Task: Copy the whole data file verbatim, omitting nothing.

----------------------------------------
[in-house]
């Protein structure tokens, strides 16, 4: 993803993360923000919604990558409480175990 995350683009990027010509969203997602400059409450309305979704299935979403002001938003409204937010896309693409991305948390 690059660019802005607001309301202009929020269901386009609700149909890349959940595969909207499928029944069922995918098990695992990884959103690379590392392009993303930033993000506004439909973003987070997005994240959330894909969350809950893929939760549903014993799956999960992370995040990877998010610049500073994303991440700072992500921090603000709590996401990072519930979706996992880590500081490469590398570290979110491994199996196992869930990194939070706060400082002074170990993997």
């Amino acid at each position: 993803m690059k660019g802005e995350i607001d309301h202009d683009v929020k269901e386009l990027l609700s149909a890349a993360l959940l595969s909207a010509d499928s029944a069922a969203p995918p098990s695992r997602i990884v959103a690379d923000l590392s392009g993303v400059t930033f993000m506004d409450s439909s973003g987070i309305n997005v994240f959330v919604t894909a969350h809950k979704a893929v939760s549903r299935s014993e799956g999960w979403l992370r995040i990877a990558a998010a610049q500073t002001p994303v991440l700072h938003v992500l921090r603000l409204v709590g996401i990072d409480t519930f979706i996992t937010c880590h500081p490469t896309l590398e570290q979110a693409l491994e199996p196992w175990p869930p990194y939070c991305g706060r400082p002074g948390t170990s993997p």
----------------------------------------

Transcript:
[in-house]
């Protein structure tokens, strides 16, 4: 993803993360923000919604990558409480175990 995350683009990027010509969203997602400059409450309305979704299935979403002001938003409204937010896309693409991305948390 690059660019802005607001309301202009929020269901386009609700149909890349959940595969909207499928029944069922995918098990695992990884959103690379590392392009993303930033993000506004439909973003987070997005994240959330894909969350809950893929939760549903014993799956999960992370995040990877998010610049500073994303991440700072992500921090603000709590996401990072519930979706996992880590500081490469590398570290979110491994199996196992869930990194939070706060400082002074170990993997």
């Amino acid at each position: 993803m690059k660019g802005e995350i607001d309301h202009d683009v929020k269901e386009l990027l609700s149909a890349a993360l959940l595969s909207a010509d499928s029944a069922a969203p995918p098990s695992r997602i990884v959103a690379d923000l590392s392009g993303v400059t930033f993000m506004d409450s439909s973003g987070i309305n997005v994240f959330v919604t894909a969350h809950k979704a893929v939760s549903r299935s014993e799956g999960w979403l992370r995040i990877a990558a998010a610049q500073t002001p994303v991440l700072h938003v992500l921090r603000l409204v709590g996401i990072d409480t519930f979706i996992t937010c880590h500081p490469t896309l590398e570290q979110a693409l491994e199996p196992w175990p869930p990194y939070c991305g706060r400082p002074g948390t170990s993997p």